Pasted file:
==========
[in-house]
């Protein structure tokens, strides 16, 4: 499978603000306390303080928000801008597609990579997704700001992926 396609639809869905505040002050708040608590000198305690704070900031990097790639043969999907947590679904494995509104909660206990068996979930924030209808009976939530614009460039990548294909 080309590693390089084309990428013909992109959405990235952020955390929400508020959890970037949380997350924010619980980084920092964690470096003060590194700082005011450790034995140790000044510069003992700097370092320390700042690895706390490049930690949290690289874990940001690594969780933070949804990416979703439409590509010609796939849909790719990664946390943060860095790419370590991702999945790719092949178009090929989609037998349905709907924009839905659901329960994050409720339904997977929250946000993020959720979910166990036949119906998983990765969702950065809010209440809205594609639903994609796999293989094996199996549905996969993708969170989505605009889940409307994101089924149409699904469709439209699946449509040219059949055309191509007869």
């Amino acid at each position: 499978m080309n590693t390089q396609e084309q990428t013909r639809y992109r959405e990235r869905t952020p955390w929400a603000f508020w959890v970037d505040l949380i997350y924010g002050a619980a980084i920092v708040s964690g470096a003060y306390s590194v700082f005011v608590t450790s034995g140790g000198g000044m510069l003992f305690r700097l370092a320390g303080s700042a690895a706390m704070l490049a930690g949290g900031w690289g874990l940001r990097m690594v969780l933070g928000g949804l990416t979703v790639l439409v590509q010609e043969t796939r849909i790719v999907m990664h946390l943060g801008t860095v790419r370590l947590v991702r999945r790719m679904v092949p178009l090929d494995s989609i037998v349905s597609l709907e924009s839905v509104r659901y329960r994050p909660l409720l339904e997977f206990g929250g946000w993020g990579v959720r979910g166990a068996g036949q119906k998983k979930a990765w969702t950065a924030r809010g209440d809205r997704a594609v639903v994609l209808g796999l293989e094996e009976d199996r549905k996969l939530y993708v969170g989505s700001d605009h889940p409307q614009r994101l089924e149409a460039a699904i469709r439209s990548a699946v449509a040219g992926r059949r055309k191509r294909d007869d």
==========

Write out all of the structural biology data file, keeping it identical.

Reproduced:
[in-house]
């Protein structure tokens, strides 16, 4: 499978603000306390303080928000801008597609990579997704700001992926 396609639809869905505040002050708040608590000198305690704070900031990097790639043969999907947590679904494995509104909660206990068996979930924030209808009976939530614009460039990548294909 080309590693390089084309990428013909992109959405990235952020955390929400508020959890970037949380997350924010619980980084920092964690470096003060590194700082005011450790034995140790000044510069003992700097370092320390700042690895706390490049930690949290690289874990940001690594969780933070949804990416979703439409590509010609796939849909790719990664946390943060860095790419370590991702999945790719092949178009090929989609037998349905709907924009839905659901329960994050409720339904997977929250946000993020959720979910166990036949119906998983990765969702950065809010209440809205594609639903994609796999293989094996199996549905996969993708969170989505605009889940409307994101089924149409699904469709439209699946449509040219059949055309191509007869």
């Amino acid at each position: 499978m080309n590693t390089q396609e084309q990428t013909r639809y992109r959405e990235r869905t952020p955390w929400a603000f508020w959890v970037d505040l949380i997350y924010g002050a619980a980084i920092v708040s964690g470096a003060y306390s590194v700082f005011v608590t450790s034995g140790g000198g000044m510069l003992f305690r700097l370092a320390g303080s700042a690895a706390m704070l490049a930690g949290g900031w690289g874990l940001r990097m690594v969780l933070g928000g949804l990416t979703v790639l439409v590509q010609e043969t796939r849909i790719v999907m990664h946390l943060g801008t860095v790419r370590l947590v991702r999945r790719m679904v092949p178009l090929d494995s989609i037998v349905s597609l709907e924009s839905v509104r659901y329960r994050p909660l409720l339904e997977f206990g929250g946000w993020g990579v959720r979910g166990a068996g036949q119906k998983k979930a990765w969702t950065a924030r809010g209440d809205r997704a594609v639903v994609l209808g796999l293989e094996e009976d199996r549905k996969l939530y993708v969170g989505s700001d605009h889940p409307q614009r994101l089924e149409a460039a699904i469709r439209s990548a699946v449509a040219g992926r059949r055309k191509r294909d007869d």